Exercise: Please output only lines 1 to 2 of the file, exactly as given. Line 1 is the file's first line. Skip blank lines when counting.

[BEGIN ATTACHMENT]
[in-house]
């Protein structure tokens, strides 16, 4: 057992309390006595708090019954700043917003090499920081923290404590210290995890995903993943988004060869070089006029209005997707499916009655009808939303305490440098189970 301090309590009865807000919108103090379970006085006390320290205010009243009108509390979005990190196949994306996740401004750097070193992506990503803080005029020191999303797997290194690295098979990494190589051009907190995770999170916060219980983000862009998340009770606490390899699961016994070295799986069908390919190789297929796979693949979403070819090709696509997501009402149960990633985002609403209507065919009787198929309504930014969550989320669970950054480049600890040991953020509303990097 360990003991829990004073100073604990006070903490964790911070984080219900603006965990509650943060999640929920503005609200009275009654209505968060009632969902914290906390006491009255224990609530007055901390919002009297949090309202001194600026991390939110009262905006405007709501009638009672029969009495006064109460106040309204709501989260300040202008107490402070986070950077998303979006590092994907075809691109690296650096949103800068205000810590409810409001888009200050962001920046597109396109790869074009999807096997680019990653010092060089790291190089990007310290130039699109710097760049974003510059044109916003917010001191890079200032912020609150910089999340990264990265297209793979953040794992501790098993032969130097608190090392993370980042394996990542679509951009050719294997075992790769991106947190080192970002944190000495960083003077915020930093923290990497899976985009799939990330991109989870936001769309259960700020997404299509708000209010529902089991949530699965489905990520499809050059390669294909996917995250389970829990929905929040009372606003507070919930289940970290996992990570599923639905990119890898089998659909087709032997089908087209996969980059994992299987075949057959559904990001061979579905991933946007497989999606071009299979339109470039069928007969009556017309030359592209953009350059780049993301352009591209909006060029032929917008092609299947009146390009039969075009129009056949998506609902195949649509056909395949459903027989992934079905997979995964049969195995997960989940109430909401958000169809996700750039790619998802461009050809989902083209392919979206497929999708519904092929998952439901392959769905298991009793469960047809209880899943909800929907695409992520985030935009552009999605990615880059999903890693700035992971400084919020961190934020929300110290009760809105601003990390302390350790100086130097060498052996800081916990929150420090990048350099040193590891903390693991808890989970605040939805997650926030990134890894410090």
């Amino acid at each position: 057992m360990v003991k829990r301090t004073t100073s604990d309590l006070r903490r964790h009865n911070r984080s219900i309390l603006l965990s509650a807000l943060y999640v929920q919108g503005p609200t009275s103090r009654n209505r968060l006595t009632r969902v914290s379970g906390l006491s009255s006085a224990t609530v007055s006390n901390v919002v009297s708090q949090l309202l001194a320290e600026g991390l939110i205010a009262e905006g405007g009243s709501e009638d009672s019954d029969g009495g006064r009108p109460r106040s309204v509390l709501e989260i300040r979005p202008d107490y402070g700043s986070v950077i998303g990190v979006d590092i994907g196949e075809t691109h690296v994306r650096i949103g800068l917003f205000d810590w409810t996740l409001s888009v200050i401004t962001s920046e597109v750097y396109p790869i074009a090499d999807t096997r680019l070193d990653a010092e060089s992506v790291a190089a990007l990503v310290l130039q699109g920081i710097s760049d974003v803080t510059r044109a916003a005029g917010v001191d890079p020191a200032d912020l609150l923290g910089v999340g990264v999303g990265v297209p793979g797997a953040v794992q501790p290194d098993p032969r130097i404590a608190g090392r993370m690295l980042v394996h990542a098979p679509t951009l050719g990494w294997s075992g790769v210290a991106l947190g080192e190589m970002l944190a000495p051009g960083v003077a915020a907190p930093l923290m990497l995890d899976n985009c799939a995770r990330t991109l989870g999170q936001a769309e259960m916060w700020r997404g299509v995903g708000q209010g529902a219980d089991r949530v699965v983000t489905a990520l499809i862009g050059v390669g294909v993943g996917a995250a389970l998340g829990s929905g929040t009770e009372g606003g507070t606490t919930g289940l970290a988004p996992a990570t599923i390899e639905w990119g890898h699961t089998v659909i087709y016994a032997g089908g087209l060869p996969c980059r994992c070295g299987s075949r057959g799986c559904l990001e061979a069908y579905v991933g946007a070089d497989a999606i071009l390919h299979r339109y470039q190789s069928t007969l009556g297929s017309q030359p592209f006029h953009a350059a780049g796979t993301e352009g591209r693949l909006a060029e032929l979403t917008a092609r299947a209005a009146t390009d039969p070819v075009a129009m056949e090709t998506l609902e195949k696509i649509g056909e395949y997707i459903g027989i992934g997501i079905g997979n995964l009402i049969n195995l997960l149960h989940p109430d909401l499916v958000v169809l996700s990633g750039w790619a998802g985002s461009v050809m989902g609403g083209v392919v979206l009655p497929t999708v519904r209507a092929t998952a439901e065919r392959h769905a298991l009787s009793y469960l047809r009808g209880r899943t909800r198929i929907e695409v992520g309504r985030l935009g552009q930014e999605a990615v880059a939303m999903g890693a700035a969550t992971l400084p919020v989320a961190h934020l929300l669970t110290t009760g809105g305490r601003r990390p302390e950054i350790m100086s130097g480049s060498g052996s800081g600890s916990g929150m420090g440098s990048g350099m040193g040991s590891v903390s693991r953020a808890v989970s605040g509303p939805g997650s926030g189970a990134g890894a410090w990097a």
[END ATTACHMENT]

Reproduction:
[in-house]
């Protein structure tokens, strides 16, 4: 057992309390006595708090019954700043917003090499920081923290404590210290995890995903993943988004060869070089006029209005997707499916009655009808939303305490440098189970 301090309590009865807000919108103090379970006085006390320290205010009243009108509390979005990190196949994306996740401004750097070193992506990503803080005029020191999303797997290194690295098979990494190589051009907190995770999170916060219980983000862009998340009770606490390899699961016994070295799986069908390919190789297929796979693949979403070819090709696509997501009402149960990633985002609403209507065919009787198929309504930014969550989320669970950054480049600890040991953020509303990097 360990003991829990004073100073604990006070903490964790911070984080219900603006965990509650943060999640929920503005609200009275009654209505968060009632969902914290906390006491009255224990609530007055901390919002009297949090309202001194600026991390939110009262905006405007709501009638009672029969009495006064109460106040309204709501989260300040202008107490402070986070950077998303979006590092994907075809691109690296650096949103800068205000810590409810409001888009200050962001920046597109396109790869074009999807096997680019990653010092060089790291190089990007310290130039699109710097760049974003510059044109916003917010001191890079200032912020609150910089999340990264990265297209793979953040794992501790098993032969130097608190090392993370980042394996990542679509951009050719294997075992790769991106947190080192970002944190000495960083003077915020930093923290990497899976985009799939990330991109989870936001769309259960700020997404299509708000209010529902089991949530699965489905990520499809050059390669294909996917995250389970829990929905929040009372606003507070919930289940970290996992990570599923639905990119890898089998659909087709032997089908087209996969980059994992299987075949057959559904990001061979579905991933946007497989999606071009299979339109470039069928007969009556017309030359592209953009350059780049993301352009591209909006060029032929917008092609299947009146390009039969075009129009056949998506609902195949649509056909395949459903027989992934079905997979995964049969195995997960989940109430909401958000169809996700750039790619998802461009050809989902083209392919979206497929999708519904092929998952439901392959769905298991009793469960047809209880899943909800929907695409992520985030935009552009999605990615880059999903890693700035992971400084919020961190934020929300110290009760809105601003990390302390350790100086130097060498052996800081916990929150420090990048350099040193590891903390693991808890989970605040939805997650926030990134890894410090």